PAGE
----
The original St. Sixtus Abbot 12 (Abt for short) had already been changed from its original formulation when this occurred. Until sometime in the 1930’s, the Abt really did have 12% abv. However, it was very difficult to brew, as the high alcohols often killed the yeast. Additionally, the monks did not have the high-tech labs of today, so it wasn’t easy to brew high alcohol beers back then. Hence, the beer was reformulated a bit to reduce the alcohol to 11% abv, which still packed a mighty punch.

Photo, above: the three beers of Westvleteren: Blond, 8, and 12.

The first three beers of St. Bernardus-namely, Pater 6, Prior 8, and Abt 12-were pattered after the similarly-named, dark, malty, strong brews of St. Sixtus. To achieve this, the brewmaster from the abbey joined St. Bernardus and brought along all the recipes, the yeast, the equipment and the brewing knowledge.

The open (primary) fermentation room at Westvleteren

Photo, above: close up of one open fermenter in action at Westvleteren.

Note that the beers of Abdij St-Sixtus have been referred to strictly as “Trappist Westvleteren” by the monks for the last decade or so. These beers have no labels today, but such was not always the case. Many bottles did, in fact, have colorful labels until sometime in the 1950’s.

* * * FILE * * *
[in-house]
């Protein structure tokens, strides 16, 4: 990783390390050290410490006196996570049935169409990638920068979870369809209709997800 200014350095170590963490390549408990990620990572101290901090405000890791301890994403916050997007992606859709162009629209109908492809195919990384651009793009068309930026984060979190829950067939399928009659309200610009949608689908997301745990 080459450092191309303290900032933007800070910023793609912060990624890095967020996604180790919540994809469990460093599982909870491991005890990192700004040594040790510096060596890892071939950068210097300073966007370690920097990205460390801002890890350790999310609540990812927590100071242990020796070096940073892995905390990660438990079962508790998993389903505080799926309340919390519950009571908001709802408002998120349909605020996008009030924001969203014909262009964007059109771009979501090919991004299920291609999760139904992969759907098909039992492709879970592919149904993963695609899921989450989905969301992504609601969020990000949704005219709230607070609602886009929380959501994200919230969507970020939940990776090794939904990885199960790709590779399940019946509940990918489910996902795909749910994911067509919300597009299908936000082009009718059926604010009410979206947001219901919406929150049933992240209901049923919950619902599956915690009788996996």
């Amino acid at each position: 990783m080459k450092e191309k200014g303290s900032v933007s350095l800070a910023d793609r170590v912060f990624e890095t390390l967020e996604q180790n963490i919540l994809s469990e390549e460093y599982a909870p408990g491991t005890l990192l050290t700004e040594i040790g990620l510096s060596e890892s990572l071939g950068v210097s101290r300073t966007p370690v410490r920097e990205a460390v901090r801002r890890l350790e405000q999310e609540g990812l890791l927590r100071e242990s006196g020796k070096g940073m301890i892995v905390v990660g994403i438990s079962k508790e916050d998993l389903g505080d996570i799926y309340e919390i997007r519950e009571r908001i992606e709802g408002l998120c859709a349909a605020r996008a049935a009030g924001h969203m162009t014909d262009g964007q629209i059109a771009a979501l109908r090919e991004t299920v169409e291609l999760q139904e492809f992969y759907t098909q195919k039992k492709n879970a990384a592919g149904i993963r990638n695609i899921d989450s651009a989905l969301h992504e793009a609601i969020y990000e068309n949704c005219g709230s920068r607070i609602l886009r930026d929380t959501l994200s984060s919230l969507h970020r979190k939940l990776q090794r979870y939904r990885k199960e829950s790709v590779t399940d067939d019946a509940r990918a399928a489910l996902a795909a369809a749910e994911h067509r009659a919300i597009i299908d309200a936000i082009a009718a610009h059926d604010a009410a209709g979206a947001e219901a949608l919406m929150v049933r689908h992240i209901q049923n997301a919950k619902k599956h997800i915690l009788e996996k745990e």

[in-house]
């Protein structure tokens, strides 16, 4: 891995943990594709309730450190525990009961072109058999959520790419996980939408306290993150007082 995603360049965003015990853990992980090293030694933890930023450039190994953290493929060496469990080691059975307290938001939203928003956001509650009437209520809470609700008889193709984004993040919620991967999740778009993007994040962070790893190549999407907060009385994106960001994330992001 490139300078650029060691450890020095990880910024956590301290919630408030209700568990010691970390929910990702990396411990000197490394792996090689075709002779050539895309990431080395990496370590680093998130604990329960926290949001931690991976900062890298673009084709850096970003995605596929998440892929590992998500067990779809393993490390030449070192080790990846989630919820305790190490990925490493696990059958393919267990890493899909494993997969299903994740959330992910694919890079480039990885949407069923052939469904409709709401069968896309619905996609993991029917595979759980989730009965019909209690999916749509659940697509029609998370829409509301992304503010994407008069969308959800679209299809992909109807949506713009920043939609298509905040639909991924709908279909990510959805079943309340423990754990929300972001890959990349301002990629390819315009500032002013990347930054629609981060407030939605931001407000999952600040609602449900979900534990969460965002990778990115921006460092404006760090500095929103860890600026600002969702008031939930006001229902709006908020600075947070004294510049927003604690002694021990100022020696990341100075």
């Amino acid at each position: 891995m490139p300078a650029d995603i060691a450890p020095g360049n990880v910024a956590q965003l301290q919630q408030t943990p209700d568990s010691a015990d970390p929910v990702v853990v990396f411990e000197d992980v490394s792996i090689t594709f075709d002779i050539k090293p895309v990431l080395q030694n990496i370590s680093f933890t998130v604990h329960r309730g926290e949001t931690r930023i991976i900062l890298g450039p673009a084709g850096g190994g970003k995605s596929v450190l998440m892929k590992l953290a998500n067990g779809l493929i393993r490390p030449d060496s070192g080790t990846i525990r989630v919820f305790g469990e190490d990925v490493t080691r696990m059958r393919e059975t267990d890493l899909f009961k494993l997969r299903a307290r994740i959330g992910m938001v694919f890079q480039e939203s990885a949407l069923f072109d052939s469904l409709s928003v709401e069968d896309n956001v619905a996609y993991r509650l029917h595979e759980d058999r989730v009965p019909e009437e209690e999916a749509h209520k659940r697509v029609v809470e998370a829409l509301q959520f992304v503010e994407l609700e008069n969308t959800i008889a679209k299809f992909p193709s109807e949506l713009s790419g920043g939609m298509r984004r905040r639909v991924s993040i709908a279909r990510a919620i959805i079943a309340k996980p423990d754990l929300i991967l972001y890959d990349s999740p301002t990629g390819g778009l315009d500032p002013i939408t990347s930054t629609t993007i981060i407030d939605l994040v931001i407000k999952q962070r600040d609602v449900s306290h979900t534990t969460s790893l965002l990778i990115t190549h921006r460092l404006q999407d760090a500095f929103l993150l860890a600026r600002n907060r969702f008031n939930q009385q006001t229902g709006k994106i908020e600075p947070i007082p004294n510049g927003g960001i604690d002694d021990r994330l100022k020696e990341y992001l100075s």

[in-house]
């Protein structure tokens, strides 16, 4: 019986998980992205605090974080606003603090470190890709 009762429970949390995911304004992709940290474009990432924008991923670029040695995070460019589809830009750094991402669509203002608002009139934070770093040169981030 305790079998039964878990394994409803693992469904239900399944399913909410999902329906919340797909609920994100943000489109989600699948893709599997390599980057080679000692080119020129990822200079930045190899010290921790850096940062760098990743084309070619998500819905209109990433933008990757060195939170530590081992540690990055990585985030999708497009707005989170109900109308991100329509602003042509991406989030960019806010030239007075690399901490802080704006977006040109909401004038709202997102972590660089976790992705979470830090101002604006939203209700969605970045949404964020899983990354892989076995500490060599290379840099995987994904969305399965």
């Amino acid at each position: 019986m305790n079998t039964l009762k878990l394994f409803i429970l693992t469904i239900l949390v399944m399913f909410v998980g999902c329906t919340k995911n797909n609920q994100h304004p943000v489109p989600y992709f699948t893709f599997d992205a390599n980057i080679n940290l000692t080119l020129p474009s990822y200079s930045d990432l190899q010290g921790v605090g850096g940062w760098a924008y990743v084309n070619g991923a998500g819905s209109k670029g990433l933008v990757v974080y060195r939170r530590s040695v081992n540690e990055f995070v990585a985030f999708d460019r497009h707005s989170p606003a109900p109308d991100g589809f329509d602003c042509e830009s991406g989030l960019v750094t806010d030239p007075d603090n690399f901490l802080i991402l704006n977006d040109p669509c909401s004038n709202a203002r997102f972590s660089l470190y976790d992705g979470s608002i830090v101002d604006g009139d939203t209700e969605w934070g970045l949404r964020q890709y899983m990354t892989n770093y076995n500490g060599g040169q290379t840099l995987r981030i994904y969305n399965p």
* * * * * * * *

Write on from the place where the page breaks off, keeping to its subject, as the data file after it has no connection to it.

Photo, above: old Westvleteren bottles from the 1950's or 1960's. Taken
inside the old brewery at Westvleteren.

You can still find bottles of beer brewed at St. Bernardus with the words “Trappist” and “Westvleteren” and “St. Sixtus” printed on them, at places that carry aged beers, like Bierhuis Kulminator in Antwerp.

These are bottles of Prior 8 brewed at St. Bernardus in the 1970's.
Note the word "Trappist"on the labels.

In the beginning of the 1960’s, the son-in-law of Evarist Deconinck, Guy Claus, took over the brewery. Negotiations then began with the monks of St-Sixtus to renew the license. This process was completed in 1962, when St. Bernardus was again granted a license to brew beer for Westvleteren, for a period of 30 years.

In 1992, this arrangement came to an end, and the monks of St. Sixtus decided not to renew the license. The Trappist Abbeys had decided that the term ‘Trappistenbier’ could only be applied to beers brewed inside the walls of the Trappist Monastery, under the control of monks.